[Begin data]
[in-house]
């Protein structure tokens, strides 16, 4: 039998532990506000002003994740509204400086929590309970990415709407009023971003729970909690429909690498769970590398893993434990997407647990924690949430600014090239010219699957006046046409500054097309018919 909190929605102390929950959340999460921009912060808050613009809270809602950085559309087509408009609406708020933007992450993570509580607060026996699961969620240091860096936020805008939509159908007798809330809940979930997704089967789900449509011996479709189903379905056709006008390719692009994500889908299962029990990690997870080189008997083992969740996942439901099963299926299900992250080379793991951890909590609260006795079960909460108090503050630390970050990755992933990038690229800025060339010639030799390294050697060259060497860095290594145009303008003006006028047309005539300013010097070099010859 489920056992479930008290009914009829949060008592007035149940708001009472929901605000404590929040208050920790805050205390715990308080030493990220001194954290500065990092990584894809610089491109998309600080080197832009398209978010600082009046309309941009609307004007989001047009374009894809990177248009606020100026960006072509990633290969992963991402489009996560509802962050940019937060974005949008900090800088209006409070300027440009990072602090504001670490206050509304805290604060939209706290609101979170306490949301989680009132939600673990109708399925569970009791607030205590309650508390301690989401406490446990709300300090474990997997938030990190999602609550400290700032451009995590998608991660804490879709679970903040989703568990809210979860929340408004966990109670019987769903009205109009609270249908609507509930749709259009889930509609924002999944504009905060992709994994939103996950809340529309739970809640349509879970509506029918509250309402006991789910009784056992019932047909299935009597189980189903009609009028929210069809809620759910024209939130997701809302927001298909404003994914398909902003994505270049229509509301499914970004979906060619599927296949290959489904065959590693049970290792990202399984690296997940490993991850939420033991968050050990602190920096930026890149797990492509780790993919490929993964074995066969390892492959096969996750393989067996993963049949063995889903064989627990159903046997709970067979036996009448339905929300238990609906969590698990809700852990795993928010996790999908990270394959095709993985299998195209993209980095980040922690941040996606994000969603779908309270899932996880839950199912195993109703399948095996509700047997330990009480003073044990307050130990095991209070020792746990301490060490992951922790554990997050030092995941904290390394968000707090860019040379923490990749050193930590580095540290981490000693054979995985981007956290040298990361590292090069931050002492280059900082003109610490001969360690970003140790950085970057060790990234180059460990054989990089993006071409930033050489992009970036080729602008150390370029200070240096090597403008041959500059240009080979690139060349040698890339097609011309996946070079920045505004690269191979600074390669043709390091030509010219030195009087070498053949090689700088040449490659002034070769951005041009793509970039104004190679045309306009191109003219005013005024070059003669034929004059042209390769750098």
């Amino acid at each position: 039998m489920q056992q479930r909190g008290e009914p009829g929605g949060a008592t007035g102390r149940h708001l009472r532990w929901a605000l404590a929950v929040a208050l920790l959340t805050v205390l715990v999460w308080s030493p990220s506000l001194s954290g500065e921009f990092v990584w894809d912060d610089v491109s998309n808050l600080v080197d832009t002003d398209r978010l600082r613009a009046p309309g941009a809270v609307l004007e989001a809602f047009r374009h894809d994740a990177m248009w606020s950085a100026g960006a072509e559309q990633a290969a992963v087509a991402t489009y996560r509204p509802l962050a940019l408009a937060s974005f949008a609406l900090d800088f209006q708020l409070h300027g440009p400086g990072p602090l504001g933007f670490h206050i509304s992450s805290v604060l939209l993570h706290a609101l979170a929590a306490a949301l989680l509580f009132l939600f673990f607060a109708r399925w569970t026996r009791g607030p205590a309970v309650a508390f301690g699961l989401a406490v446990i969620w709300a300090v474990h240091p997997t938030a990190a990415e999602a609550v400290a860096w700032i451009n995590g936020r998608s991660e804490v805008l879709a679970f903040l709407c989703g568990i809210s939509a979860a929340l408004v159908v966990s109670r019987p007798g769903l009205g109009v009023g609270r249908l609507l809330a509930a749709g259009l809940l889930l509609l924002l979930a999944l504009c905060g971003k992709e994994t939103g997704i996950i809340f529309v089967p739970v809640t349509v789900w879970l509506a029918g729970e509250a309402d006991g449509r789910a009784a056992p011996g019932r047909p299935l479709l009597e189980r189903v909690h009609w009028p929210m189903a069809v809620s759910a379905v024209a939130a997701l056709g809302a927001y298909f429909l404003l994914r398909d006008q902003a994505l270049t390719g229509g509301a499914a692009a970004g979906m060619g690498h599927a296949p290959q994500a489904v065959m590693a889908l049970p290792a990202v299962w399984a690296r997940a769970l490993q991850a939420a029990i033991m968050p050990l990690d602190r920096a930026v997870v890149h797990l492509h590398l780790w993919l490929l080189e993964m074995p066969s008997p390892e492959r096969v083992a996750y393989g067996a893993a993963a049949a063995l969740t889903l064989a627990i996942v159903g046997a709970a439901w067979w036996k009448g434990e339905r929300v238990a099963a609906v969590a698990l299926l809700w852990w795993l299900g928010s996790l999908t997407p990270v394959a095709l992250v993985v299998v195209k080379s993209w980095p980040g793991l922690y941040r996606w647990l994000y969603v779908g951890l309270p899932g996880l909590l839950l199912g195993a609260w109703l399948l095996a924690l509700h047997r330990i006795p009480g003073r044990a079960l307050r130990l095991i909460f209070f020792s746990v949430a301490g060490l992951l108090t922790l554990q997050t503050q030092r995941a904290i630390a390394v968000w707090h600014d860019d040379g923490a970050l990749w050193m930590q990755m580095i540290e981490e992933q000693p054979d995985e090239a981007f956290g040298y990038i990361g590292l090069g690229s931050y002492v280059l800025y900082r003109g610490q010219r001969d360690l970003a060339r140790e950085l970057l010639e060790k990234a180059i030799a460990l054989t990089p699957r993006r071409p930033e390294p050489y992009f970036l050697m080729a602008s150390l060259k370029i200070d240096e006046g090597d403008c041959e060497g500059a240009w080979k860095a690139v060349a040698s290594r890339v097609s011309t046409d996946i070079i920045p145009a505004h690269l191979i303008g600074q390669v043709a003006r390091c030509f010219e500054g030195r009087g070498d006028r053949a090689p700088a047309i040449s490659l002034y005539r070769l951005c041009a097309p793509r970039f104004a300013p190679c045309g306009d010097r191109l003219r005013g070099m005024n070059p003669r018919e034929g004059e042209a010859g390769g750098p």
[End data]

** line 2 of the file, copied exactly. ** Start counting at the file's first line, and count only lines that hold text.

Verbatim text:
């Protein structure tokens, strides 16, 4: 039998532990506000002003994740509204400086929590309970990415709407009023971003729970909690429909690498769970590398893993434990997407647990924690949430600014090239010219699957006046046409500054097309018919 909190929605102390929950959340999460921009912060808050613009809270809602950085559309087509408009609406708020933007992450993570509580607060026996699961969620240091860096936020805008939509159908007798809330809940979930997704089967789900449509011996479709189903379905056709006008390719692009994500889908299962029990990690997870080189008997083992969740996942439901099963299926299900992250080379793991951890909590609260006795079960909460108090503050630390970050990755992933990038690229800025060339010639030799390294050697060259060497860095290594145009303008003006006028047309005539300013010097070099010859 489920056992479930008290009914009829949060008592007035149940708001009472929901605000404590929040208050920790805050205390715990308080030493990220001194954290500065990092990584894809610089491109998309600080080197832009398209978010600082009046309309941009609307004007989001047009374009894809990177248009606020100026960006072509990633290969992963991402489009996560509802962050940019937060974005949008900090800088209006409070300027440009990072602090504001670490206050509304805290604060939209706290609101979170306490949301989680009132939600673990109708399925569970009791607030205590309650508390301690989401406490446990709300300090474990997997938030990190999602609550400290700032451009995590998608991660804490879709679970903040989703568990809210979860929340408004966990109670019987769903009205109009609270249908609507509930749709259009889930509609924002999944504009905060992709994994939103996950809340529309739970809640349509879970509506029918509250309402006991789910009784056992019932047909299935009597189980189903009609009028929210069809809620759910024209939130997701809302927001298909404003994914398909902003994505270049229509509301499914970004979906060619599927296949290959489904065959590693049970290792990202399984690296997940490993991850939420033991968050050990602190920096930026890149797990492509780790993919490929993964074995066969390892492959096969996750393989067996993963049949063995889903064989627990159903046997709970067979036996009448339905929300238990609906969590698990809700852990795993928010996790999908990270394959095709993985299998195209993209980095980040922690941040996606994000969603779908309270899932996880839950199912195993109703399948095996509700047997330990009480003073044990307050130990095991209070020792746990301490060490992951922790554990997050030092995941904290390394968000707090860019040379923490990749050193930590580095540290981490000693054979995985981007956290040298990361590292090069931050002492280059900082003109610490001969360690970003140790950085970057060790990234180059460990054989990089993006071409930033050489992009970036080729602008150390370029200070240096090597403008041959500059240009080979690139060349040698890339097609011309996946070079920045505004690269191979600074390669043709390091030509010219030195009087070498053949090689700088040449490659002034070769951005041009793509970039104004190679045309306009191109003219005013005024070059003669034929004059042209390769750098």